Like any traditional music that gets welded with the seam of modern beat, Balkan Beat Box (BBB) was born out of a Diaspora melting pot. The sort of pressure cooker formed only by the mass urban carpets of places like New York City. There, klezmer music has the freedom to wormhole itself in your ear from a rotten old stereo in an eatery, and then later, wrap itself around the thud of a hip-hop track that roars from a car passing you; it is the aural ambiance of the global city.
“It was very important, I don’t think we would be the same without the experiences Ori and I’ve had in NYC. The urban and edgy sound of the city is a huge part of BBB. Definitely it’s in the beat-making and the sonic aesthetics of the band – the energy and the craziness of NYC. Of course it affects us, everything that comes into our systems will be digested BBB-style and will be somehow expressed in our music. It doesn’t have to be a direct influence, it can be a cool beat you hear, or a beautiful voice from somewhere.”
After a youth spent in Israel, the mainstays of the BBB – Ori Kaplan and Tamir Muskat – both met in Brooklyn. Kaplan had been a klezmer clarinetist and Muskat apprenticed himself as a drummer in a punk band.
“I don’t think we ever found the world of punk limiting. It’s always tricky. As you mentioned, the spirit is what got us, it’s always there. We don’t think about it too much, it’s a part of us. The energy is definitely on stage. The need to say and talk about whatever we feel like talking about, without really giving a fuck about how it’s going to come out in other peoples mind.”
After looking up the lyrics of Adir Admiri from their first album, I figured out the haunting female chant was saying “Hallelu adir adirim barukh u-m’hullal Adonai.” With no idea of the direct translation, or even a language to source it in (it’s probably Hebrew though) – it always stood to me as “something something something something something.”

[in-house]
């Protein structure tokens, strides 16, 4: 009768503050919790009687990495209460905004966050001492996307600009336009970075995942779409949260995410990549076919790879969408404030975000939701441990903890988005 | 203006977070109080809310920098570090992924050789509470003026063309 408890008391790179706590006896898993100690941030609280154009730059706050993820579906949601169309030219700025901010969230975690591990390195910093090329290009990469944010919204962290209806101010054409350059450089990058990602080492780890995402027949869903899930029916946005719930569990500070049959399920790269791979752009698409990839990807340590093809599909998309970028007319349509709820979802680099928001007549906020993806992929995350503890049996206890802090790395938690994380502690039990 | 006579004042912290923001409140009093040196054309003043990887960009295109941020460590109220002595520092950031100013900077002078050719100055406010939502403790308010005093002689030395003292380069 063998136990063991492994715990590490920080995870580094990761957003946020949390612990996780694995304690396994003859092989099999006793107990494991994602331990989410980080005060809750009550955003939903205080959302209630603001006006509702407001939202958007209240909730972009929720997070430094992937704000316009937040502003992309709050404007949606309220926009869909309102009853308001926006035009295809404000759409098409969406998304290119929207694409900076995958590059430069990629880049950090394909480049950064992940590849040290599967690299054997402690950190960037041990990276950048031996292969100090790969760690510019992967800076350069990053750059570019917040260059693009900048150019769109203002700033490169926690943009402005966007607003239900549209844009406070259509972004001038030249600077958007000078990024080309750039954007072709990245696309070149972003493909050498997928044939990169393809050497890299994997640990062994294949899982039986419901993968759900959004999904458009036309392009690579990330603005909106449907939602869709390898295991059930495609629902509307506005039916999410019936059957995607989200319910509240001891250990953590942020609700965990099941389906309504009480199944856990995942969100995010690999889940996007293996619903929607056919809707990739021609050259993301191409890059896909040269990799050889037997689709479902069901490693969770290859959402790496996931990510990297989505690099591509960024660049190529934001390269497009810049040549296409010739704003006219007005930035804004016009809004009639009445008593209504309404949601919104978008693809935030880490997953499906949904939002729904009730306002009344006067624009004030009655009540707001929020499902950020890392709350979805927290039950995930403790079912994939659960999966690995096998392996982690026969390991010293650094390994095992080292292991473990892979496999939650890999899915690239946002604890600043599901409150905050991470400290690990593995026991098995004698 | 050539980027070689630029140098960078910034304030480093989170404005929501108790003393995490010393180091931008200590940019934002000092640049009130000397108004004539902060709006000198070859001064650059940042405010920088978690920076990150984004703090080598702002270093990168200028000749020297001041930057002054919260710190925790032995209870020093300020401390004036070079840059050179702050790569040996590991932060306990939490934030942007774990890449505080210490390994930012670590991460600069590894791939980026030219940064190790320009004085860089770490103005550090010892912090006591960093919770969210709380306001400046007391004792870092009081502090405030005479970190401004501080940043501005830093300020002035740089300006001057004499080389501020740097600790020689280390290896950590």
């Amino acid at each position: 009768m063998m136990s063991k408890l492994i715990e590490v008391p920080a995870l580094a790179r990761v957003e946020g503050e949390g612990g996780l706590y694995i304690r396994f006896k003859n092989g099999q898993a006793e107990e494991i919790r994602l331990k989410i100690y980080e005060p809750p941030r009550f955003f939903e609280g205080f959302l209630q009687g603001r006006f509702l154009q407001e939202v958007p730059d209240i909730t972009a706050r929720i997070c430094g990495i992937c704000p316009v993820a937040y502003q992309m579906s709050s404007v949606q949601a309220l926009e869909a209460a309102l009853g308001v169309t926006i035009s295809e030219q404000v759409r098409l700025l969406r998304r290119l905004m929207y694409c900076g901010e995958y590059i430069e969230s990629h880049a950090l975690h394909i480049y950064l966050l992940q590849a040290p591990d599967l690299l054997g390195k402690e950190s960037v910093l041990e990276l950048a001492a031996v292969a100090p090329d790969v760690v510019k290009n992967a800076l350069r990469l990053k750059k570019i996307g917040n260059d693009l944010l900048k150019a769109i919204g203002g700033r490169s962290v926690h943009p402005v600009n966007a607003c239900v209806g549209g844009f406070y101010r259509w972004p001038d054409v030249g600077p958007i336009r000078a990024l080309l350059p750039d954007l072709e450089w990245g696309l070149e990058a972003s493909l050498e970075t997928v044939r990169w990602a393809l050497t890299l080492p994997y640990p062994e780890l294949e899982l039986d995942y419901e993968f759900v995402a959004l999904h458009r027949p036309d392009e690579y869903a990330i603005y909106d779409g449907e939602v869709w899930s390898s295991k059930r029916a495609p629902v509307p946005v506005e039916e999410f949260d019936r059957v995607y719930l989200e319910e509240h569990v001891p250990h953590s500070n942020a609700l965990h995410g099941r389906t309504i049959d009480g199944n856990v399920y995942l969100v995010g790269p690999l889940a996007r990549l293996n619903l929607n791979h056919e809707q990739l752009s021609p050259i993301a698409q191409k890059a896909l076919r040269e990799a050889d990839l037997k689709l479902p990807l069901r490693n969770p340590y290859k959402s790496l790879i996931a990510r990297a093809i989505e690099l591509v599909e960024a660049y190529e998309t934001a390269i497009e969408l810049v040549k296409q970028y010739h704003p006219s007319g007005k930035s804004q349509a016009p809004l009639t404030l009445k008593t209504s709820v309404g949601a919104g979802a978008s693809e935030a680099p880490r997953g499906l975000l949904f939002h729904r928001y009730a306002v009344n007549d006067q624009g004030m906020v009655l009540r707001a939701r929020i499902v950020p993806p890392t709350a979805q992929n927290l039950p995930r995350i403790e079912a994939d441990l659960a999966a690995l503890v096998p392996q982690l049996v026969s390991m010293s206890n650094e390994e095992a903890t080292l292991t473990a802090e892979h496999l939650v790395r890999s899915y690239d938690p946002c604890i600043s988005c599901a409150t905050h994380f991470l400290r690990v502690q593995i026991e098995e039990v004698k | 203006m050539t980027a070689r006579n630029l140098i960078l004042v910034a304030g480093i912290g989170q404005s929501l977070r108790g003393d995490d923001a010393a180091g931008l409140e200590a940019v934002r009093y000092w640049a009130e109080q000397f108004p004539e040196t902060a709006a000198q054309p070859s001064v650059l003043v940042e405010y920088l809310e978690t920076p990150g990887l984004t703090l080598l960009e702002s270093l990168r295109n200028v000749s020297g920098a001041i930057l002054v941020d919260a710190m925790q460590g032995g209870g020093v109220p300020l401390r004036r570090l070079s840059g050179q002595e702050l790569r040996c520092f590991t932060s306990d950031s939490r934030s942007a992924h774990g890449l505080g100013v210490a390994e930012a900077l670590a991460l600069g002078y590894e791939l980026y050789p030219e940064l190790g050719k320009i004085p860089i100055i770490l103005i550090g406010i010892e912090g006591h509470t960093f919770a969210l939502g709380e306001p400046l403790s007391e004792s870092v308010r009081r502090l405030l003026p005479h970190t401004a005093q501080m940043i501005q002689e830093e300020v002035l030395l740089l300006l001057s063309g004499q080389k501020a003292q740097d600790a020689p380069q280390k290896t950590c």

That’s the funny thing that happens when you listen to music that speaks to you through the confusion of Babylonian tongues. There’s just a moment of embarrassment when you drop feigning intelligence, and start to root for the more primal communication of the beat, in all its mischievous mirth. Mixing discordant cultural traditions into the conversation of dance is something they’ve played with a lot, so much to the extent that they often share stages in Israel with Palestinian hip-hop artists.
“Growing up in a constant conflict zone you’d have to be deaf to not relate somehow to the environment. It’s natural at this point to say what we think in a way that would not fall into a political thing. We are first musicians and the music is a rave, a party, maybe this is why a message can work as it comes out of a very joyous moment. Our live shows are joyous and show just the opposite of war and conflict.”
Both producers retain their connection to the experimental base that launched them in Brooklyn. As a former member of Gogol Bordello, Ori Kaplan pioneered the popularization of the collision between various ethnic music, and punk bands willingness to break traditions.
“We were experimenting with the BBB elements for many years, it wasn’t a bright day that brought this music to life, it was a process, a long one. Growing up with Mediterranean folk music, at the same time, the ‘80s was happening to the sounds of electronica.”
JUF (Jewish Ukranian Freundschaft) is another side project Tamir Muskat works on with singer Euegene Hutz. They view it as a throw down between the hyped gypsy skank Gogol Bordello and the more personal interests of Tamir.
With such templates open to them, it’s no surprise that their latest album Nu Med featured rappers from Syria and Palestine, and then there was a clarinetist from Macedonia and more singers from Israel, Bulgaria and Morocco. There’s the deep deep island ragga of tracks like Digital Monkey, crashing with tints of a grime flow. Other tracks like Delancey have rolling bass rips that throw around with the bleeping twitches of an old acid rave line. There’s some rare gabber kicks and ace emotive nu-metal power chord punches too.
In the studio, they are tracing another line of a very local tradition that became global. BBB are steeped in studio techniques first expressed in Jamaican music.
“We come from old school studio techniques, more like dub, that analog style. But the computer is a big part of how we make music. There is no one way for us, we have all the toys we like with us in the studio and when something feels right, it’s in. We can start a track completely acoustic and end up splicing it like crazy. We love what happened to sound and recording techniques in the last five to ten years with the computer becoming the main tool.”
They seem to agree with music academics that the PC has uprooted and displaced instruments like the drum from Angola and it has become the primal element in universal music production. Balkan Beat Box themselves are tearing down the separations that give world music its often right, and often wrong, reputation as a gloomy experience. Whatever you do, don’t miss them and maybe, sneak in a hip flask too yeah?